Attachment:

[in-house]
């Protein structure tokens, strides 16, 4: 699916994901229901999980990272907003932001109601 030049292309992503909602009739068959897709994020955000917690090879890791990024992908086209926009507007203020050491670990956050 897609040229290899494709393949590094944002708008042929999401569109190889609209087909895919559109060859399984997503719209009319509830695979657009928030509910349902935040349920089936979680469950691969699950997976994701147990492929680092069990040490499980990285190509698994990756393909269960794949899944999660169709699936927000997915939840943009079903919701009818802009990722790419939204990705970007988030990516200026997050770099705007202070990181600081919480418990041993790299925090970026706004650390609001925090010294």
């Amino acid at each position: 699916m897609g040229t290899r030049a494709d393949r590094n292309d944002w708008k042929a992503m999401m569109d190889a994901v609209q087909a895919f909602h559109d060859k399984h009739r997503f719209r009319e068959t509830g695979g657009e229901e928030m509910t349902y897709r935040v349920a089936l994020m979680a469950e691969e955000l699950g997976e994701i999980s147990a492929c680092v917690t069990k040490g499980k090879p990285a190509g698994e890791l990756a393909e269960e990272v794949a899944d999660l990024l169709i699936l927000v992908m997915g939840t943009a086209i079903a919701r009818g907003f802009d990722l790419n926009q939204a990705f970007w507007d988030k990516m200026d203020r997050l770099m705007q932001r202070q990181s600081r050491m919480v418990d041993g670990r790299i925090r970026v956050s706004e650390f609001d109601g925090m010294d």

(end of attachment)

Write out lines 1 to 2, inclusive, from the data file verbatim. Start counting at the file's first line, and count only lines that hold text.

[in-house]
């Protein structure tokens, strides 16, 4: 699916994901229901999980990272907003932001109601 030049292309992503909602009739068959897709994020955000917690090879890791990024992908086209926009507007203020050491670990956050 897609040229290899494709393949590094944002708008042929999401569109190889609209087909895919559109060859399984997503719209009319509830695979657009928030509910349902935040349920089936979680469950691969699950997976994701147990492929680092069990040490499980990285190509698994990756393909269960794949899944999660169709699936927000997915939840943009079903919701009818802009990722790419939204990705970007988030990516200026997050770099705007202070990181600081919480418990041993790299925090970026706004650390609001925090010294």